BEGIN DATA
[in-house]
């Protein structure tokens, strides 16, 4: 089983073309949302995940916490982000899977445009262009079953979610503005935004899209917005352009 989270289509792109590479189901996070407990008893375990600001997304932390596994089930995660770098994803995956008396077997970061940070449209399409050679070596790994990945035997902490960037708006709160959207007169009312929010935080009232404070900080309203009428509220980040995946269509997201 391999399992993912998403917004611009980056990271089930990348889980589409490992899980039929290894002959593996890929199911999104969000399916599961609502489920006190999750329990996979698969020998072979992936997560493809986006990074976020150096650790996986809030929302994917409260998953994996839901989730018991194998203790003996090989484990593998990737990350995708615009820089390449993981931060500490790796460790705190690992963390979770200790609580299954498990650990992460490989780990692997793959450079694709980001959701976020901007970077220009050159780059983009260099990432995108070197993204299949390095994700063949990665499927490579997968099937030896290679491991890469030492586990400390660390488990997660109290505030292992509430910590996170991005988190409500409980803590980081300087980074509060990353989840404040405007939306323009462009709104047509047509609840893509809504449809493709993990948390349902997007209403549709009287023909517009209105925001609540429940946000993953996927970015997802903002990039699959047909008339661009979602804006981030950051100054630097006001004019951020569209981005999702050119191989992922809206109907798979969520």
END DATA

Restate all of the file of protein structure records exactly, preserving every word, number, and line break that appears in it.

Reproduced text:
[in-house]
């Protein structure tokens, strides 16, 4: 089983073309949302995940916490982000899977445009262009079953979610503005935004899209917005352009 989270289509792109590479189901996070407990008893375990600001997304932390596994089930995660770098994803995956008396077997970061940070449209399409050679070596790994990945035997902490960037708006709160959207007169009312929010935080009232404070900080309203009428509220980040995946269509997201 391999399992993912998403917004611009980056990271089930990348889980589409490992899980039929290894002959593996890929199911999104969000399916599961609502489920006190999750329990996979698969020998072979992936997560493809986006990074976020150096650790996986809030929302994917409260998953994996839901989730018991194998203790003996090989484990593998990737990350995708615009820089390449993981931060500490790796460790705190690992963390979770200790609580299954498990650990992460490989780990692997793959450079694709980001959701976020901007970077220009050159780059983009260099990432995108070197993204299949390095994700063949990665499927490579997968099937030896290679491991890469030492586990400390660390488990997660109290505030292992509430910590996170991005988190409500409980803590980081300087980074509060990353989840404040405007939306323009462009709104047509047509609840893509809504449809493709993990948390349902997007209403549709009287023909517009209105925001609540429940946000993953996927970015997802903002990039699959047909008339661009979602804006981030950051100054630097006001004019951020569209981005999702050119191989992922809206109907798979969520």